A small but vocal group of his followers seem to responsible for some kind of campaign to portray Ron Paul as some kind of incorruptible warrior-saint of the Constitution, so that’s probably why the actions of his supporters are placed under such intense scrutiny. It’s actually not more severe than what his (or any of the other candidates on both sides running) deserve but if they’re going to play holier-than-thou then they’ll need to make sure that they can answer for the few really questionable things that Paul has said.
    Pah, you’re all a bunch of rebellious colonialists… ;-)
    Shut the hell up, you crazy limey. You weren’t complaining about the rebelliousness when you suckered us into all of your stupid wars.

  • Craig

    Color me disappointed. =(
    Ditto.
    See, this is what I hate about politics. If you don’t temper political goals with ethics and general decency, you invite into office a lot of people that don’t belong there…except that very act automatically disqualifies anyone running for high office in the first place.
    It’s bloody annoying.
    (And don’t bring up that “politics of hope” crap. The Democratic candidates all have their own skeletons, or will the instant they lay their greedy, grasping hands on the Oval Office.)

  • Shut the hell up, you crazy limey. You weren’t complaining about the rebelliousness when you suckered us into all of your stupid wars.
    That’s true – back then I was cackling in maniacal glee between outbursts of “Burn in hell, suckers!”
    Ah, happy days.

  • Nate Winchester

    Craig, wasn’t it once said
    “Democracy is the worst form of government.
    Except for all the others.”

  • Jeff

    My point was (in the sentence you quoted), when Hiliary wins the nomination, what if there’s another left-leaning candidate running? It was merely a hypothetical (fun theorizing if you will).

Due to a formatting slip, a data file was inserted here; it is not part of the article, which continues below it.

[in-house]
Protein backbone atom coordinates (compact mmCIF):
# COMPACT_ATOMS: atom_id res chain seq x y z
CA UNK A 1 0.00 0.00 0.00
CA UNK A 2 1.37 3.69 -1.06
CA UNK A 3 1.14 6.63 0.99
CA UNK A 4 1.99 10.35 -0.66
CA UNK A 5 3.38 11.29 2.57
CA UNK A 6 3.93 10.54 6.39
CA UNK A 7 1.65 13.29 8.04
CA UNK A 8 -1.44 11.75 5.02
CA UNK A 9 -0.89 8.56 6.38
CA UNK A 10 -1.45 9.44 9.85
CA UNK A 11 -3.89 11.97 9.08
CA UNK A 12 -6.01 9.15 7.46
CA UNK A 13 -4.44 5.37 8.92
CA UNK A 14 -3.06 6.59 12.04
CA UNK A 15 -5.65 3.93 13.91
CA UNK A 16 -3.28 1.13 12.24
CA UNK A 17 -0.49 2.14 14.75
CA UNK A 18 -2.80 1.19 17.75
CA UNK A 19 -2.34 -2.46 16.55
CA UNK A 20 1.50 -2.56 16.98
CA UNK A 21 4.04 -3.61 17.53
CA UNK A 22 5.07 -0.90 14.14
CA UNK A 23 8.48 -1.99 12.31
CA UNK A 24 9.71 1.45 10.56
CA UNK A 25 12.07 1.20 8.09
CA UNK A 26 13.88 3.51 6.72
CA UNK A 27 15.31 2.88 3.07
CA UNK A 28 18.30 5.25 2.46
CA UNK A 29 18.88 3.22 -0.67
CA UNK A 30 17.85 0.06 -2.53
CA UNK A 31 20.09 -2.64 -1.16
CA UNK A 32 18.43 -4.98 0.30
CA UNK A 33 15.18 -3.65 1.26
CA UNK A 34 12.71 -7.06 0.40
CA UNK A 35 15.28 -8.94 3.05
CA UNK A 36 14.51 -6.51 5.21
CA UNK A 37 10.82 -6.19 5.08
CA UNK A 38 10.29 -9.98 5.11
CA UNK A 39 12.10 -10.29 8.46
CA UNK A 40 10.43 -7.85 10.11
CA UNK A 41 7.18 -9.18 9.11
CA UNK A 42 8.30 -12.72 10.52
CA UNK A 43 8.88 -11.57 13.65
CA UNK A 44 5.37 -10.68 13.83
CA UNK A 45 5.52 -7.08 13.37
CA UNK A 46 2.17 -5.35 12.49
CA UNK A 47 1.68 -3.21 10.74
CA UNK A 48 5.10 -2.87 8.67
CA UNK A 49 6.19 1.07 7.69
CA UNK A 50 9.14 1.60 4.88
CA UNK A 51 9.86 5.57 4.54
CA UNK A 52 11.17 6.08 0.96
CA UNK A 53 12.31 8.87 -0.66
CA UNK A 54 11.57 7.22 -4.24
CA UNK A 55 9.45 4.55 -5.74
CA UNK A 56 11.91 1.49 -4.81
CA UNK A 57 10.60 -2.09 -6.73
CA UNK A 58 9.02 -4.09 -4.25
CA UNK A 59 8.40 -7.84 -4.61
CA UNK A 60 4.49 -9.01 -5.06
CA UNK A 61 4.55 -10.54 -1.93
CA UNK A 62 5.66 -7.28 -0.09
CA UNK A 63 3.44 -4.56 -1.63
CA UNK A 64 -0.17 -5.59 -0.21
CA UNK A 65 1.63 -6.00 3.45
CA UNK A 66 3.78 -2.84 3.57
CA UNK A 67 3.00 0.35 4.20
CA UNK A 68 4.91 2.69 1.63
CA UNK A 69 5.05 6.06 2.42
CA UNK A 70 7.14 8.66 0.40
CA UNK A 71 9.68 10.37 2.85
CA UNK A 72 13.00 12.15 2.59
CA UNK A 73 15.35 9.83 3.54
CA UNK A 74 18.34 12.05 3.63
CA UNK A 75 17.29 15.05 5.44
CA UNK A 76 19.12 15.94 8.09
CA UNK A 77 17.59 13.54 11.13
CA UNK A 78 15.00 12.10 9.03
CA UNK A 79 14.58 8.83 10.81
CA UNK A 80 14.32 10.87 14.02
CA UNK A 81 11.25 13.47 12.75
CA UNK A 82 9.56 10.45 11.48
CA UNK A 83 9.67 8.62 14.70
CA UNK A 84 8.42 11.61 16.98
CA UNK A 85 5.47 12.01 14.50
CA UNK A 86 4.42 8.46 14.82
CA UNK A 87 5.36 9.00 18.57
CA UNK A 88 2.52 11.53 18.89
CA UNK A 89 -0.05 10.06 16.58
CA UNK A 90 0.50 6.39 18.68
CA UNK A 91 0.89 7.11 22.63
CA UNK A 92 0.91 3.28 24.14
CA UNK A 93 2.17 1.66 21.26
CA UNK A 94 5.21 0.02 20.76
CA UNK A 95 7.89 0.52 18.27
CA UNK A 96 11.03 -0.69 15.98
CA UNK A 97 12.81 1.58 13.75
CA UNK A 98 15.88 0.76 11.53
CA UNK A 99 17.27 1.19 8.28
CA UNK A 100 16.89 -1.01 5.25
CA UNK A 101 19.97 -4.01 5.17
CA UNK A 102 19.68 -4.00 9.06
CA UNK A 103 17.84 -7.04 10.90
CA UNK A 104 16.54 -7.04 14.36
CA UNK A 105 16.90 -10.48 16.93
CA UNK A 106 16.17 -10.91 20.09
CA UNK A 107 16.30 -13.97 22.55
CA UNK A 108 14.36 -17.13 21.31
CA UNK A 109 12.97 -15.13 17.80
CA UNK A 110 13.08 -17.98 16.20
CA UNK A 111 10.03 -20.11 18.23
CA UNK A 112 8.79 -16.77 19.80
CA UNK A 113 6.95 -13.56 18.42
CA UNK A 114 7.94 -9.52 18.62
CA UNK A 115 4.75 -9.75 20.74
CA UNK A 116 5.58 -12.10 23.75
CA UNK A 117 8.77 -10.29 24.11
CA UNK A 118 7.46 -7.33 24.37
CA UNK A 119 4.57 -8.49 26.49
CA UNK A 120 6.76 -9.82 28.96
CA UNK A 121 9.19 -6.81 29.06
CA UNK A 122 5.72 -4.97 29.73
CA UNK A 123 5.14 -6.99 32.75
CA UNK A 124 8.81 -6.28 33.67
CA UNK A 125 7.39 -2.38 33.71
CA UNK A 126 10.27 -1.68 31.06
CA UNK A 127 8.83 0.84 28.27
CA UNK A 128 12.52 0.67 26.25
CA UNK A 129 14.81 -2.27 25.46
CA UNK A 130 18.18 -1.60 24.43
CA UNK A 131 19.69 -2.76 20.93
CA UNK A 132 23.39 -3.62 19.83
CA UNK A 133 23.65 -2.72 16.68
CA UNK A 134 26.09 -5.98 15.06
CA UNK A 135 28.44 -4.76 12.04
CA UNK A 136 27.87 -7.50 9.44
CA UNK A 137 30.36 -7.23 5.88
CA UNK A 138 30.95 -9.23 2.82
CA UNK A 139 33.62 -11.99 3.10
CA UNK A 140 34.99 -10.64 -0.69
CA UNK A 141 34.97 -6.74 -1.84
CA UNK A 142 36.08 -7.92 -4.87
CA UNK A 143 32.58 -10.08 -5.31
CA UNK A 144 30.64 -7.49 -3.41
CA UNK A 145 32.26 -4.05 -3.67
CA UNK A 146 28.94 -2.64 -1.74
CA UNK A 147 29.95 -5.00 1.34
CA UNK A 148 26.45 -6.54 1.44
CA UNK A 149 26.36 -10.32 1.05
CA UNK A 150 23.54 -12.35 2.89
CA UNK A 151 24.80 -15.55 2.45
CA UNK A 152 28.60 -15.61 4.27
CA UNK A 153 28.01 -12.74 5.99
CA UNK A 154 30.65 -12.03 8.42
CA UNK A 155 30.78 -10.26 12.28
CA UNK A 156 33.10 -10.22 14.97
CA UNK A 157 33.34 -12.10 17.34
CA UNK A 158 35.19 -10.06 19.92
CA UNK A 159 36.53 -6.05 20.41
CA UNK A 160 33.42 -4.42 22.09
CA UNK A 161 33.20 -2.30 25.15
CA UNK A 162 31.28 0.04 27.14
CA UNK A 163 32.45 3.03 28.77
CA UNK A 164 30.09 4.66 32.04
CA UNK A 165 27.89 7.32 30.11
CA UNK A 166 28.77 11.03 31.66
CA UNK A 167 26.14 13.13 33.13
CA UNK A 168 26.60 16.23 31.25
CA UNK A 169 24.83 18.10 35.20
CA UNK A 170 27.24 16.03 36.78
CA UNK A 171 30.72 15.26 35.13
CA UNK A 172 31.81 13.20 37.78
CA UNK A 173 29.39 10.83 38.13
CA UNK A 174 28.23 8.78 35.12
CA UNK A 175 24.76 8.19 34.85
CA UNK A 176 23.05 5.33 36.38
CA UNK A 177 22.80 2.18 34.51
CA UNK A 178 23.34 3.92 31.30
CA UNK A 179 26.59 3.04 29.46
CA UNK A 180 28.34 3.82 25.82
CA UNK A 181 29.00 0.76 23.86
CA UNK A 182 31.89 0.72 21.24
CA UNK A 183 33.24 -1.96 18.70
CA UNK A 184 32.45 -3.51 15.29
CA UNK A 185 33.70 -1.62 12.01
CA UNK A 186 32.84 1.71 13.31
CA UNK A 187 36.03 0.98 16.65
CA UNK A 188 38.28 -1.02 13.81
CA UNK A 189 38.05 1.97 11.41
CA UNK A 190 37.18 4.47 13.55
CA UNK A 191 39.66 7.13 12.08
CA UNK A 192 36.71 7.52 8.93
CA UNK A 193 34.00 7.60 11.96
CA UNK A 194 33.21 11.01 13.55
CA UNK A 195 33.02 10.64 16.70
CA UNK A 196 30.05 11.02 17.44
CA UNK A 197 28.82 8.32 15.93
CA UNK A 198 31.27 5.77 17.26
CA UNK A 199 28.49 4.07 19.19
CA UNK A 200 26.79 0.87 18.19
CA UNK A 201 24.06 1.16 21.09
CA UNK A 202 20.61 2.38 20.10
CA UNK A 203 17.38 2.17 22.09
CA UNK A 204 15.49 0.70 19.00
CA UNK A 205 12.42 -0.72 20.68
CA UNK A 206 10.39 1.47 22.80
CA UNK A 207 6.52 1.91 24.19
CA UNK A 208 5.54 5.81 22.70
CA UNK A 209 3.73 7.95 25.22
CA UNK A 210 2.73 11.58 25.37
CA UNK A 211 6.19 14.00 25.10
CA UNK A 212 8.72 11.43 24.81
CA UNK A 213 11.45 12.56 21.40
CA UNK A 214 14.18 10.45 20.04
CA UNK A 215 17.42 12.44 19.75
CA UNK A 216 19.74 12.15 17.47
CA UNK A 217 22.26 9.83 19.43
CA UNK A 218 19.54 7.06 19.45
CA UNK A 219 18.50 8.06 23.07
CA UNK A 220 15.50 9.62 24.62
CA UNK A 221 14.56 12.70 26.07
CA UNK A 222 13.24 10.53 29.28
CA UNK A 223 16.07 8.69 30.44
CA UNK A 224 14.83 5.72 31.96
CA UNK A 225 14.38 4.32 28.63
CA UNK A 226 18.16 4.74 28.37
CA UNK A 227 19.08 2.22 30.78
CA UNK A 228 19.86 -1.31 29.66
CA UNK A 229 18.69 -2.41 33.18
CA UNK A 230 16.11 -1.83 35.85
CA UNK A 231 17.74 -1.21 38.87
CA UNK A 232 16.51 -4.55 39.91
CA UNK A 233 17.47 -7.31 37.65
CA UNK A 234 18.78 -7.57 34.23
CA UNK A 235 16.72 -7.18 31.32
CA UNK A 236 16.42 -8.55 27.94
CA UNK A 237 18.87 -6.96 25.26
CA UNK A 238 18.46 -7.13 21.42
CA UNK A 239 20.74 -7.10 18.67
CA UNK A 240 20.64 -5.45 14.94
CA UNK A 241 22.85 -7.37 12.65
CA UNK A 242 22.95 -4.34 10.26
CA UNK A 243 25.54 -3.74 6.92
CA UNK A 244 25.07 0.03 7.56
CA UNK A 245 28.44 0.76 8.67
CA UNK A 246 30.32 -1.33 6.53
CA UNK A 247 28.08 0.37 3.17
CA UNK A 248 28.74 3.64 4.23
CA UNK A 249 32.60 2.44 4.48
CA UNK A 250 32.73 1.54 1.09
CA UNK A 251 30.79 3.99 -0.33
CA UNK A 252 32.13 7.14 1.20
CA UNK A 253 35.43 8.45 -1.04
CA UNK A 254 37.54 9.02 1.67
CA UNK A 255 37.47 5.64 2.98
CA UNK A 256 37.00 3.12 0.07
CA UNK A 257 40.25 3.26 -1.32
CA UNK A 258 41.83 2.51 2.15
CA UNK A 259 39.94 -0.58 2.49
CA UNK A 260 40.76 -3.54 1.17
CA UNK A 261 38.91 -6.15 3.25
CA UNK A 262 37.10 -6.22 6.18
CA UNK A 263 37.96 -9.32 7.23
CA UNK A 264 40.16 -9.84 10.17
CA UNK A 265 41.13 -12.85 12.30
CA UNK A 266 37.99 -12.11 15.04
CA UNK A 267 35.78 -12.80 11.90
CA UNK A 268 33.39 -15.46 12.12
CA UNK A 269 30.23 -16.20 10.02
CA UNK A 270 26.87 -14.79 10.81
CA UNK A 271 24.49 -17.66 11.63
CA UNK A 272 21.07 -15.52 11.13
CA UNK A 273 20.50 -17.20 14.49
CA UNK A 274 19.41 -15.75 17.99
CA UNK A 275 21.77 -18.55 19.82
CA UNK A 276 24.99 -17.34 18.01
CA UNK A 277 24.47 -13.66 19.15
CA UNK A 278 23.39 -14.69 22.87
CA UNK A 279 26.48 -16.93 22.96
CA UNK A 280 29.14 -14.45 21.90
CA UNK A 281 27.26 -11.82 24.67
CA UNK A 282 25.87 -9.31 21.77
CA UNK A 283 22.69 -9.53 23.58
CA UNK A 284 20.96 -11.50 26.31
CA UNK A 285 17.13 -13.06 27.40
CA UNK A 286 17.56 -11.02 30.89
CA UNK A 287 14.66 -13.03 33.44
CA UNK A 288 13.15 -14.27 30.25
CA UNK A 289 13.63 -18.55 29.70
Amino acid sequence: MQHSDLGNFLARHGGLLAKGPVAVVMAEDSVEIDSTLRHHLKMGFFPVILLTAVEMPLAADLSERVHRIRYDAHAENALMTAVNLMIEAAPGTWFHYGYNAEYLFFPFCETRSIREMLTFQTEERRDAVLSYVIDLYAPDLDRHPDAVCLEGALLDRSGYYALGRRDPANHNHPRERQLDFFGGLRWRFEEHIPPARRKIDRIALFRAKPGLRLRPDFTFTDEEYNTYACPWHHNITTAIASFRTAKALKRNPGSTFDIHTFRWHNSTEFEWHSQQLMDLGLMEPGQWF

Who? Ron Paul isn’t “left-leaning” in my book — at best he’s right-centrist. I wouldn’t vote for Gore again — he missed his opening; jumping in now would be crass. And Nader is throrough scum.
    Now c’mon, I haven’t called any of you any names.
    I didn’t call you a name, either. I referred to the idiots who delight in a “double Gitmo” (“twice as many innocent people tortured! Yay!”) and think all individuals can afford their own health care (Tancredo got nary a boo for that statement). Only if you support these assholes do you deserve the name Republiscum.

  • ako

    I think most people on the left have been so thoroughly scarred by eight years of George Bush that everyone intends to vote for even the most Republican-light DLC candidate on offer if she wins the primaries. Because no one wants to risk another Bush.

  • Zyzzyva

    …Would this be a bad time to chortle about how moderate Canadian Conserevatives are?

  • Nate Winchester

    Who? Ron Paul isn’t “left-leaning” in my book — at best he’s right-centrist. I wouldn’t vote for Gore again — he missed his opening; jumping in now would be crass. And Nader is throrough scum.
    *sigh* not what I said. Here it is again (and read it VERY closely):
    Now a personal comment. Something that could be interesting… Hiliary certainly generates no love, so when she becomes the nominee, a lot of leftists might end up flocking to a 3rd party (especially if Bloomberg runs). Ironically if Guiliani wins the nomination, the exact same could occur on the right (with Ron Paul most likely getting the nomination of a 3rd party).
    So then, in theory, in 2008 we could actually end up with a serious 4-way contest for president.

  • Bold begone!

  • Jeff

    a lot of leftists might end up flocking to a 3rd party (especially if Bloomberg runs).
    OK: Bloomberg isn’t “left-leaning” in my book either — at best he’s right-centrist. I don’t think very many people would choose Bloomberg over Clinton.

  • MikeJ

    No. Bloomberg wouldn’t take one vote from Clinton. I would looooove to see a three way (or four way) race. Any way you slice it, you’ll take more votes from the Republican than the Democrat. I don’t think anybody who votes for Nader this time would have put down the bong long enough to go vote without him, so he’s a non-factor. I hope.
    I’m voting for Papi for president of Red Sox Nation.

  • Nate Winchester

    Jesu… according to the source, I did close my bold tags. ;-)
    As for the rest, Bloomberg was just an example off the top of my head, it could be anyone.
    And like I said, it’s just some theorizing. I’m sure I’ll be totally wrong, but then again…

  • Jeff